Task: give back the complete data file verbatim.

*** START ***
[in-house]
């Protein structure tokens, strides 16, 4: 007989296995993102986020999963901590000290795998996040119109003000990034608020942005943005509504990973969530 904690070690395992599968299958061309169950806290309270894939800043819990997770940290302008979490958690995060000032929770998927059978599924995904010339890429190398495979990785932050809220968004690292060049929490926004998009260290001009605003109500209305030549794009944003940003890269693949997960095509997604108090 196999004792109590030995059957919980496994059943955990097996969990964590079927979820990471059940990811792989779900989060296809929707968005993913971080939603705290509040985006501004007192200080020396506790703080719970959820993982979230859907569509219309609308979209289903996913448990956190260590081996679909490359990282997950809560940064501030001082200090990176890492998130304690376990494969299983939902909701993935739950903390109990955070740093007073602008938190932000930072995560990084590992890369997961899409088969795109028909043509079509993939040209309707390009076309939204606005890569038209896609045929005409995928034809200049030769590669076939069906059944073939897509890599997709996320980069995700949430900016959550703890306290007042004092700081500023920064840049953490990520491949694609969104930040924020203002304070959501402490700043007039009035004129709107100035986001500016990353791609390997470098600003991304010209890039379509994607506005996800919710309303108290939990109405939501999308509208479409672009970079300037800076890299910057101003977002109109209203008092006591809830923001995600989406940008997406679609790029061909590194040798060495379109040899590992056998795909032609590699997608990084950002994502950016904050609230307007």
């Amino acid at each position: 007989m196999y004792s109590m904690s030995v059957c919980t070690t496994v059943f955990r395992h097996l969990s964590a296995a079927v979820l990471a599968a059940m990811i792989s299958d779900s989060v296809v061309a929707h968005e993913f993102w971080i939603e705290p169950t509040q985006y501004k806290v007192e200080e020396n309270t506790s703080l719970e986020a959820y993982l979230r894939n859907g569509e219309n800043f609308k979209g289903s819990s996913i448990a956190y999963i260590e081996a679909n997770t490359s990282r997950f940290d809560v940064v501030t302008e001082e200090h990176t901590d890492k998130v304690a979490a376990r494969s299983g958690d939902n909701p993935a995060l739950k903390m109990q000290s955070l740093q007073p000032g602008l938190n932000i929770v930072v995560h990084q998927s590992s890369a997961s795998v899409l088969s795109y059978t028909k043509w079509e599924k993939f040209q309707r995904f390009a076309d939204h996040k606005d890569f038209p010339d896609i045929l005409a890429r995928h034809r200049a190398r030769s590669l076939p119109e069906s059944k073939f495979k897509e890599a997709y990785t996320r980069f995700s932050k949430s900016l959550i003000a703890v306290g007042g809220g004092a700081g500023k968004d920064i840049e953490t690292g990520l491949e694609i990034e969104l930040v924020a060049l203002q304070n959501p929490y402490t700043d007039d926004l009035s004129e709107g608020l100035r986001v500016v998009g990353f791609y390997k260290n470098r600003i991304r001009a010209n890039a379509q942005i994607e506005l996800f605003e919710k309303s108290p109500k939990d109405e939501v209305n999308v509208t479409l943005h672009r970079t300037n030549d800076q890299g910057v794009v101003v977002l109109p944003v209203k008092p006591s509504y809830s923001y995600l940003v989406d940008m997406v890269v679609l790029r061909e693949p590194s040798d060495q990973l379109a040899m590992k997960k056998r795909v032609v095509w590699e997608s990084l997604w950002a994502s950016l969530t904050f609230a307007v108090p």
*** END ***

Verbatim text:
[in-house]
């Protein structure tokens, strides 16, 4: 007989296995993102986020999963901590000290795998996040119109003000990034608020942005943005509504990973969530 904690070690395992599968299958061309169950806290309270894939800043819990997770940290302008979490958690995060000032929770998927059978599924995904010339890429190398495979990785932050809220968004690292060049929490926004998009260290001009605003109500209305030549794009944003940003890269693949997960095509997604108090 196999004792109590030995059957919980496994059943955990097996969990964590079927979820990471059940990811792989779900989060296809929707968005993913971080939603705290509040985006501004007192200080020396506790703080719970959820993982979230859907569509219309609308979209289903996913448990956190260590081996679909490359990282997950809560940064501030001082200090990176890492998130304690376990494969299983939902909701993935739950903390109990955070740093007073602008938190932000930072995560990084590992890369997961899409088969795109028909043509079509993939040209309707390009076309939204606005890569038209896609045929005409995928034809200049030769590669076939069906059944073939897509890599997709996320980069995700949430900016959550703890306290007042004092700081500023920064840049953490990520491949694609969104930040924020203002304070959501402490700043007039009035004129709107100035986001500016990353791609390997470098600003991304010209890039379509994607506005996800919710309303108290939990109405939501999308509208479409672009970079300037800076890299910057101003977002109109209203008092006591809830923001995600989406940008997406679609790029061909590194040798060495379109040899590992056998795909032609590699997608990084950002994502950016904050609230307007």
């Amino acid at each position: 007989m196999y004792s109590m904690s030995v059957c919980t070690t496994v059943f955990r395992h097996l969990s964590a296995a079927v979820l990471a599968a059940m990811i792989s299958d779900s989060v296809v061309a929707h968005e993913f993102w971080i939603e705290p169950t509040q985006y501004k806290v007192e200080e020396n309270t506790s703080l719970e986020a959820y993982l979230r894939n859907g569509e219309n800043f609308k979209g289903s819990s996913i448990a956190y999963i260590e081996a679909n997770t490359s990282r997950f940290d809560v940064v501030t302008e001082e200090h990176t901590d890492k998130v304690a979490a376990r494969s299983g958690d939902n909701p993935a995060l739950k903390m109990q000290s955070l740093q007073p000032g602008l938190n932000i929770v930072v995560h990084q998927s590992s890369a997961s795998v899409l088969s795109y059978t028909k043509w079509e599924k993939f040209q309707r995904f390009a076309d939204h996040k606005d890569f038209p010339d896609i045929l005409a890429r995928h034809r200049a190398r030769s590669l076939p119109e069906s059944k073939f495979k897509e890599a997709y990785t996320r980069f995700s932050k949430s900016l959550i003000a703890v306290g007042g809220g004092a700081g500023k968004d920064i840049e953490t690292g990520l491949e694609i990034e969104l930040v924020a060049l203002q304070n959501p929490y402490t700043d007039d926004l009035s004129e709107g608020l100035r986001v500016v998009g990353f791609y390997k260290n470098r600003i991304r001009a010209n890039a379509q942005i994607e506005l996800f605003e919710k309303s108290p109500k939990d109405e939501v209305n999308v509208t479409l943005h672009r970079t300037n030549d800076q890299g910057v794009v101003v977002l109109p944003v209203k008092p006591s509504y809830s923001y995600l940003v989406d940008m997406v890269v679609l790029r061909e693949p590194s040798d060495q990973l379109a040899m590992k997960k056998r795909v032609v095509w590699e997608s990084l997604w950002a994502s950016l969530t904050f609230a307007v108090p």